As an organizer and speaker of the inaugural PittAgile Gathering, I was excited about my session on Team Empowerment via Decision Delegation. It was part of the Leading Agility track, which focused on vision, values, empowerment and culture. It was great to be collaborating with fellow co-organizers Beth Davis, Jake Nichols, Jeff Pulcini and John Davis.

Team Empowerment via Decision Delegation Session

The session was co-presented with John Davis and we used a Training from the Back of the Room approach for the design. We wanted participants to engage and learn from one another, so we tried to step back and make space for thoughtful discussions. We kicked off the session by asking participants to find a partner from another table and connect with the topic by discussing what they knew about empowerment and delegation – the pros AND the cons.

After sharing some quick concepts about leadership and the importance of delegation, we asked the group of 40ish to break into two camps – one worker camp and one manager camp. From there, they split into groups of six to discuss the following topics:


  • What would you like delegated to you that is not already?
  • What level of responsibility would you want to be entrusted with?
  • What do you stand to gain and lose by being delegated to more?


  • What is the level of trust that you place in your teams?
  • What would need to be true to place more trust in your teams?
  • What do you stand to gain and lose by delegating more?

And for both managers AND workers… put yourselves in the shoes of the other camp…

  • Workers: If you were a manager, what would you stand to gain and lose by delegating more?
  • Managers: If you were a worker, what would you stand to gain and lose by being delegated to more?

With this, we wanted to create empathy toward the worker-manager paradigm by helping people see another point of view. The space was full of conversation, and as the facilitator, the sound of engaged discussion made me smile as I walked around the room.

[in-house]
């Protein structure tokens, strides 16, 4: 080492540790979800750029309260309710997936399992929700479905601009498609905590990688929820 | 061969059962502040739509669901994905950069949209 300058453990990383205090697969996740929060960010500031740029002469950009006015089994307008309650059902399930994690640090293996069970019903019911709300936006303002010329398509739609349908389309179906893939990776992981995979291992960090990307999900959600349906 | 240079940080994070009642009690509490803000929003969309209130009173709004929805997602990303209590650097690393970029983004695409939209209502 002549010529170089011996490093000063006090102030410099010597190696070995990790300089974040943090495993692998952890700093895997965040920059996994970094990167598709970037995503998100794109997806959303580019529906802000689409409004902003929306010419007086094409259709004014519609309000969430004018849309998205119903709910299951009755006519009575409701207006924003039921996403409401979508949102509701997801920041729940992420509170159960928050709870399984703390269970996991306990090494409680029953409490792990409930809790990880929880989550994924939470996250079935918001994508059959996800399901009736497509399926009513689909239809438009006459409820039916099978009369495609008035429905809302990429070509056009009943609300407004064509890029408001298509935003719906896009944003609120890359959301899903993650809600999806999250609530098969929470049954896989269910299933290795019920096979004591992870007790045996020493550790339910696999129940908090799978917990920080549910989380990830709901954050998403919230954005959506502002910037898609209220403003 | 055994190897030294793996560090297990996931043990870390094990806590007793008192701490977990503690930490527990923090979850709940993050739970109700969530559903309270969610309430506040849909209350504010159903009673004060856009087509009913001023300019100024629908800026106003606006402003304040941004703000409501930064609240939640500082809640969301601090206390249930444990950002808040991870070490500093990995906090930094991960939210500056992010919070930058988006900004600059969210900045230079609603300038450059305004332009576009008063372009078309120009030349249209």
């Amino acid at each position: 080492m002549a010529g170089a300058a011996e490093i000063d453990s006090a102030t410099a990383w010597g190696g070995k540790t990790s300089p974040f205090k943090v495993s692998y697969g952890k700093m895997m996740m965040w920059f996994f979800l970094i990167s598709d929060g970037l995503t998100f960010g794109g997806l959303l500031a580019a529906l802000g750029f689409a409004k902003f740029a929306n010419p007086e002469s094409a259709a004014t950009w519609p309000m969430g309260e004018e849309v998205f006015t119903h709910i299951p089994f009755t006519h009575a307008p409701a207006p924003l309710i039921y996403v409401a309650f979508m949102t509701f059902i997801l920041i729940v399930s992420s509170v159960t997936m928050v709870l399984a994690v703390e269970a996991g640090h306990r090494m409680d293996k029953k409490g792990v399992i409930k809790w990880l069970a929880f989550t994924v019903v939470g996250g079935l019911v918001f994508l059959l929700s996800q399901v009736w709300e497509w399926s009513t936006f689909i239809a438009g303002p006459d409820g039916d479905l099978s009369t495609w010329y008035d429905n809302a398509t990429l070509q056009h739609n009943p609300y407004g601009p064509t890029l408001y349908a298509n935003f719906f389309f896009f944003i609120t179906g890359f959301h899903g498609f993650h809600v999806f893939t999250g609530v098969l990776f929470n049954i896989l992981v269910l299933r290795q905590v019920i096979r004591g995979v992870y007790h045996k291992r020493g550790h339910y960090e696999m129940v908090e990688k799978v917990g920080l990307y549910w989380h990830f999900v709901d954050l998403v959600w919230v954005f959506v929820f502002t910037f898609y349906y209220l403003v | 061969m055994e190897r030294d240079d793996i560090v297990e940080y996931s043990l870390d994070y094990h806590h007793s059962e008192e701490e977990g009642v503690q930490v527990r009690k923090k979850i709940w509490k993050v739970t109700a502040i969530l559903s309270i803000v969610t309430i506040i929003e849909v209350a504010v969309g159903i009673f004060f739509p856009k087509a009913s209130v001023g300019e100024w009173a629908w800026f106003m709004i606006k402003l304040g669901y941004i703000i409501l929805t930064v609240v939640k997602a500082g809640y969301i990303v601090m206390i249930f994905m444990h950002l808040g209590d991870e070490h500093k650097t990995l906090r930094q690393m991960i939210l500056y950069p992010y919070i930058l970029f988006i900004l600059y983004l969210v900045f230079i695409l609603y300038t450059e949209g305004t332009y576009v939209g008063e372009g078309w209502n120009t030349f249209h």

Next, we directed each group to their own Venn diagram that we had placed on the walls. They displayed “Managers Gain” and “Managers Lose” and “Workers Gain” and “Workers Lose” with the overlap in the middle. We asked attendees to jot down thoughts on stickies based on their previous discussions and populate the Venn diagram. The act of thinking through the discussion, putting pen to paper – or in this case, Sharpie to sticky – helped process the information and putting it on the flip chart made it visible.

Now, we had information radiators full of insights from managers and workers about the gains and losses of delegation. Powerful stuff.

After a debrief on the Venn diagram exercise, we asked the manager and worker camps to cross the boundary and form mixed groups in order to share their perspectives and experiences for the rest of the session. Now that groups were mixed with workers and managers, John introduced Jurgen Appelo’s Delegation Poker.

If you’re not familiar with Delegation Poker, it is an exercise that helps people decide what level of delegation to use. The levels range from “Tell” (I will tell them) on one end of the spectrum to “Delegate” (I will fully delegate) on the other. There are five levels in between, with “Consult” (I will consult and then decide) and “Advise” (I will advise but they decide) near the middle. Teams consider a scenario and decide, through discussion, what level of delegation is appropriate.

We handed out sheets of paper with various scenarios and asked the groups to play Delegation Poker. There is no “right” answer, so participants needed to discuss, convince, understand and agree. Examples of the scenarios dealt with hiring new team members, conflict management and moving desks to co-locate teams.

As I walked around the room, it was easy to tell that there were excellent discussions taking place. People were passionate and taking it seriously, yet they were loose and having fun.

We were nearing our time box, so I asked participants to silently reflect in their handouts on two questions:

  • What are some takeaways from the session?
  • What is the one concrete action you can take on Monday to apply learnings back at the office?

After the session, multiple people told me how much they enjoyed the exercises and open discussions. One person said that they “learned so many good leadership mental models” and another said “the Agile Leadership program was fantastic.” We had a great group and the session contributed to a successful Leading Agility track. I learned from the perspectives of the various participants and had a great time collaborating with the other organizers. I’m already looking forward to next year!

Were you at the PittAgile Gathering? How about the Leading Agility track? Any thoughts to share?